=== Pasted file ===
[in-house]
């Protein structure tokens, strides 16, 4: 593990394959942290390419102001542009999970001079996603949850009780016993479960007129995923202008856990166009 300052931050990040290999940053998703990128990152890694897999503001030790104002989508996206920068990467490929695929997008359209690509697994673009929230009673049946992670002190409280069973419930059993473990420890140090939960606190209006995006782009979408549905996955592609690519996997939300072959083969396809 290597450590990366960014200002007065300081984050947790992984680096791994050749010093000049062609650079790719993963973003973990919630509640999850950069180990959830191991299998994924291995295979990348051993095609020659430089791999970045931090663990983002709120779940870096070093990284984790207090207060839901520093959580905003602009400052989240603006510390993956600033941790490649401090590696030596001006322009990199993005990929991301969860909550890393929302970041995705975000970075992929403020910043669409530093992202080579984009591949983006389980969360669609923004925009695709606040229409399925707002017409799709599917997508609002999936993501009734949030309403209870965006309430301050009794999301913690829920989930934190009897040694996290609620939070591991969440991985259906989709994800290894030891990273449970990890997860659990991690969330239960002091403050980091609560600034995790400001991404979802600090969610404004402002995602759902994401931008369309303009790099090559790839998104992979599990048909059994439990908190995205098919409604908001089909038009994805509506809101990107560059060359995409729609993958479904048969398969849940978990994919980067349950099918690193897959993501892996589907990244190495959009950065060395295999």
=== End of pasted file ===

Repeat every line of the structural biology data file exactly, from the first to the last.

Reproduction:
[in-house]
């Protein structure tokens, strides 16, 4: 593990394959942290390419102001542009999970001079996603949850009780016993479960007129995923202008856990166009 300052931050990040290999940053998703990128990152890694897999503001030790104002989508996206920068990467490929695929997008359209690509697994673009929230009673049946992670002190409280069973419930059993473990420890140090939960606190209006995006782009979408549905996955592609690519996997939300072959083969396809 290597450590990366960014200002007065300081984050947790992984680096791994050749010093000049062609650079790719993963973003973990919630509640999850950069180990959830191991299998994924291995295979990348051993095609020659430089791999970045931090663990983002709120779940870096070093990284984790207090207060839901520093959580905003602009400052989240603006510390993956600033941790490649401090590696030596001006322009990199993005990929991301969860909550890393929302970041995705975000970075992929403020910043669409530093992202080579984009591949983006389980969360669609923004925009695709606040229409399925707002017409799709599917997508609002999936993501009734949030309403209870965006309430301050009794999301913690829920989930934190009897040694996290609620939070591991969440991985259906989709994800290894030891990273449970990890997860659990991690969330239960002091403050980091609560600034995790400001991404979802600090969610404004402002995602759902994401931008369309303009790099090559790839998104992979599990048909059994439990908190995205098919409604908001089909038009994805509506809101990107560059060359995409729609993958479904048969398969849940978990994919980067349950099918690193897959993501892996589907990244190495959009950065060395295999």